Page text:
Think Outside the Box is often bad advice that leaves too many people wandering around, proudly lost in thought. The better opportunities come when you Think Inside Other Boxes…
How to Think Inside Other Boxes
1. Value the box inside your mind. It took lots of money and effort to build it, so don’t discount it. Just don’t overvalue it. Expand that value by connecting it into other boxes.
2. Find other people with interesting boxes, so together you can look at the same things from different angles, bridging a wealth of talents, experiences, insights, and ideas.
3. Create multiple-point perspective in your thinking by exploring how you can see the same things from different points of view, adding both breadth and depth to thought.
4. Do this over breaks and meals in a casual setting — when you can break bread, you break barriers.
Rules for Thinking Inside Other Boxes
1. Remember, you’re a visitor. Be polite, be curious, be humble, be prepared.
2. Be open-minded about more than just the thinking you already agree with. Try to withhold judgments long enough to learn something unexpectedly useful. As Jonathan Haidt, author of The Righteous Mind, suggests: “Listen as if you were wrong and wanted to know why.”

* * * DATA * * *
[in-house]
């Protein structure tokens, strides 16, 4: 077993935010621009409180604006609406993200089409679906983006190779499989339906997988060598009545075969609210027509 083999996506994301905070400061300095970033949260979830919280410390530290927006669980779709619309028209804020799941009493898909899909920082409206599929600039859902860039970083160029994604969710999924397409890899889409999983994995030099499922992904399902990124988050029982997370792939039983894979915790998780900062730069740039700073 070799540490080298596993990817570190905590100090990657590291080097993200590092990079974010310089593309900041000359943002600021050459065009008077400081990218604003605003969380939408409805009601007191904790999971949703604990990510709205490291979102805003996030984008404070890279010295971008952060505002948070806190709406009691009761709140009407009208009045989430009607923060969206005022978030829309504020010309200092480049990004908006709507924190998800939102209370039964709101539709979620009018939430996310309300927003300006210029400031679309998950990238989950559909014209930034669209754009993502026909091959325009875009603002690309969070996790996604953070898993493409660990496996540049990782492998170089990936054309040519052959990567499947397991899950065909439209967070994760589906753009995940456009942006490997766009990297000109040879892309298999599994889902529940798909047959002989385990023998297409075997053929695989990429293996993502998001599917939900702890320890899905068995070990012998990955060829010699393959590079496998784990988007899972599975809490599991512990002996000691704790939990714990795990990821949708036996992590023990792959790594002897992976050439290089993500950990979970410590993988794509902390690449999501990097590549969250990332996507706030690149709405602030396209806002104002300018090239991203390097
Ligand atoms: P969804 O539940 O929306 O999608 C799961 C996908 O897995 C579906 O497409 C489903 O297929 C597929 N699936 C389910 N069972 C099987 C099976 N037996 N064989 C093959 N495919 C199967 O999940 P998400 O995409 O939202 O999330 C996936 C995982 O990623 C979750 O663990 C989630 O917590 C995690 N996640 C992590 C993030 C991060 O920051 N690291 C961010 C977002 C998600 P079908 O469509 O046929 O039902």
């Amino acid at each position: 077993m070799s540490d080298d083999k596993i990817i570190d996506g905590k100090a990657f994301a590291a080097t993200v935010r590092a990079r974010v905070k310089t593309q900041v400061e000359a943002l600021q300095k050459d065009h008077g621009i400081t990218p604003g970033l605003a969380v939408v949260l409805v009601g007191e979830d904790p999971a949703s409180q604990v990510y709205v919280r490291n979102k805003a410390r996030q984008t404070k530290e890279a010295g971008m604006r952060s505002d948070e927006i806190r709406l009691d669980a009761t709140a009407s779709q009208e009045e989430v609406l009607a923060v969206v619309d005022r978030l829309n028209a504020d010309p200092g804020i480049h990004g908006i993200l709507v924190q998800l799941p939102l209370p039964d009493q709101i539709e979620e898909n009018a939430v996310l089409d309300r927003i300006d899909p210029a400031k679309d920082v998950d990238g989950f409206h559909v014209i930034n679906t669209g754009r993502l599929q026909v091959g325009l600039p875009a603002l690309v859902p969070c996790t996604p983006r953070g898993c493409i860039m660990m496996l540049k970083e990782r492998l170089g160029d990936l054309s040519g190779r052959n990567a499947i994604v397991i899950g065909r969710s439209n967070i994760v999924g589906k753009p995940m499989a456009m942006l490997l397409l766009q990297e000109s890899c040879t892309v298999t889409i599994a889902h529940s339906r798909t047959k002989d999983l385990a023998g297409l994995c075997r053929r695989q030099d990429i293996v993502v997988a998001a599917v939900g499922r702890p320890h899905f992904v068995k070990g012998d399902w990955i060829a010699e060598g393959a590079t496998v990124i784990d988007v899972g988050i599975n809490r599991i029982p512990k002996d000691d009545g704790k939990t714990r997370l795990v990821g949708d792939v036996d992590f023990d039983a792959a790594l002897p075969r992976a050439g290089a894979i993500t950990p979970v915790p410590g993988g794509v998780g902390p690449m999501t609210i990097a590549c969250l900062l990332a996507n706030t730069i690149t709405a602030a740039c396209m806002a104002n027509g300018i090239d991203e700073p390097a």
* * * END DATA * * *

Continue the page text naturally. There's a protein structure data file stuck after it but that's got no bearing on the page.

3. If you make a mess, apologize and clean it up — or you won’t be invited back in.
4. If you believe you’re right, learn to defend your best ideas logically, faithfully, and graciously. And, if you’re wrong, learn to admit it logically, faithfully, and graciously.
The advantage of thinking inside other boxes comes with the learning from boxes different from your own. Adapting the notion of multiple-point perspective, it’s bringing together different points of view about the same issue, but with a sense of common ground. Mutual trust is the thing that gives people the freedom to safely wrestle with the contentious issues. This works best when the sense of the shared underlies the sense of the divergent. It may mean connecting with someone from another country, it does not mean another planet. Find the connections first, then diverge.